Behavioral Optometrist/Developmental Optometrist

Do you ever refer your clients to a behavioral optometrist for an evaluation or vision therapy?  This post will explore what a behavioral optometrist, otherwise known as a developmental optometrist. We’ll also cover when individuals see behavioral or developmental optometry, and what the role of the occupational therapist in vision therapy is in working with this type of eye specialist.

behavioral optometrist or developmental optometrist

What is a Behavioral Optometrist?

A behavioral optometrist can also be called a developmental optometrist, or a functional optometrist.

Behavioral Optometry is a  growing subspecialty of optometry that uses vision therapy to go beyond the usual concerns of vision care. Strong vision is much more than being able to see 20/20.

Optometrists and ophthalmologists  provide eye exams that evaluate a patient’s overall eye health, visual acuity (20/20, 20/40 etc.), and the need for any corrective measures. They can diagnose various eye diseases, prescribe medication for treatment, and provide prescriptions for eyeglasses or contact lenses.  These tests don’t detect other visual disorders which can impact reading and learning, such as eye teaming (binocular vision), focusing, tracking and visual processing.

A behavioral optometrist uses a wide array of exams to study your vision. Many of the tests require you to answer verbally because they’re related to how you interpret your vision.  

Because of the connection between the brain and the eyes, behavioral optometrists do measure your sight, but also your brain’s response to what you see. 

Behavioral optometry acknowledges the brain’s connection to vision, and the impacts on behavior that poor vision can  have. 

They are concerned with how your eyes and visual system function, and are interested in how your behavior affects vision or how your vision influences your behavior. 

The behavioral optometrist, also known as a developmental optometrist, treats functional vision problems, including difficulties with binocular vision, eye movements and depth perception, as well as visual deficits following brain injuries.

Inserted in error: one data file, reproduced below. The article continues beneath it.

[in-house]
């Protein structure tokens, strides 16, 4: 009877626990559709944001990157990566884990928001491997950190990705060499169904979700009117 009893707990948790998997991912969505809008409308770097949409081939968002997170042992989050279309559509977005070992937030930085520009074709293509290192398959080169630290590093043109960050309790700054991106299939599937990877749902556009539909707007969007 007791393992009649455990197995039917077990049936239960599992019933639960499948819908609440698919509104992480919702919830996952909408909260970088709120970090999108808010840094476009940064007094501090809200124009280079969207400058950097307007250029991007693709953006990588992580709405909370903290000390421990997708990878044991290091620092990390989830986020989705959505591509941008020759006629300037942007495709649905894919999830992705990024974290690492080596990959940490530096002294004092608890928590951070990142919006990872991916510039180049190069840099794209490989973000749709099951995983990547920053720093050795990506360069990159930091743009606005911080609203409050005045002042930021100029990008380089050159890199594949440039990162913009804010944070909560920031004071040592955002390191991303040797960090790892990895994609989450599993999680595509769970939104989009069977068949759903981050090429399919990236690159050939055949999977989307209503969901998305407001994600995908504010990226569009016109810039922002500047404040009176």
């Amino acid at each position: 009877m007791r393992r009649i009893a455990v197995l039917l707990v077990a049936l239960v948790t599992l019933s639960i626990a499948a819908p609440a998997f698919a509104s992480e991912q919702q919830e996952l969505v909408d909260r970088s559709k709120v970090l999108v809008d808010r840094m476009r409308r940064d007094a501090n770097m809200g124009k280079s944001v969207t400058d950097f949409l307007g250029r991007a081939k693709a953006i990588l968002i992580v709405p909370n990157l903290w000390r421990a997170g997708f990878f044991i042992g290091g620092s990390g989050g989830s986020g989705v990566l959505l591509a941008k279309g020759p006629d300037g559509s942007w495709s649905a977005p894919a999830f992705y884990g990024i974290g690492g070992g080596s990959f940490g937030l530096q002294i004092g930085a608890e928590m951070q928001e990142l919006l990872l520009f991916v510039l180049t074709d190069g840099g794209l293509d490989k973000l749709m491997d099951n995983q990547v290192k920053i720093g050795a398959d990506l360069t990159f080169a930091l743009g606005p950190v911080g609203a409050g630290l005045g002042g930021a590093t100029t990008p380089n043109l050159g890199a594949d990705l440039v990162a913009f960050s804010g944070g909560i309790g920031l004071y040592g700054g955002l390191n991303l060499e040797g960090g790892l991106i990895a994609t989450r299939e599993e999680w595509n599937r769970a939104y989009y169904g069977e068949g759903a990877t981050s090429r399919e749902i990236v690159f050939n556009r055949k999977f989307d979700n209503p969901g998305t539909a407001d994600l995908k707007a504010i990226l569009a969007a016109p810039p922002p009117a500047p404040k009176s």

Developmental optometrists base their work on the principle that vision can be developed and improved, and done so by using prisms, lenses and vision therapy.

Behaviors Associated with Visual Difficulties

Behavioral optometrists notice the impact that poor vision is having on learning. They see the behavioral reactions, striving to uncover the reason and treatment.  They tackle getting the eyes and brain to work together. As a recent study noted, over 20 percent of children have vision problems that can impede their ability to reach their potential.

There are several maladaptive “behaviors”, or resulting actions, associated with visual difficulties:

  • Child gets frustrated with their vision
  • Maybe they struggle with sports and coordination, thus lose motivation to try
  • Your learner doesn’t like to work independently because it is more effective for them to rely on the vision of others
  • They have difficulty with visual tracking, often refusing to try and read
  • In writing/reading there are letter reversals, skipping words, 
  • They compensate for poor skills by using their finger to track words in a book
  • Tilt their head or lean very close to their work
  • Have difficulty with visual perception, especially finding objects and completing puzzles
  • Poor visual attention
  • Poor visual memory
  • Poor visual motor skills

Behavioral optometrists believe that these kinds of behaviors, as well as poor performance during visual tasks, are a sign of non-optimal visual skills.

Dr. Stanley Appelbaum, author of Eye Power: A Cutting-edge Report on Vision Therapy, studied the role of vision in children’s behavior. His unique approach to understanding the role of the eyes in learning involved “how eyes work together and move together and process information and store information and do something with the information.”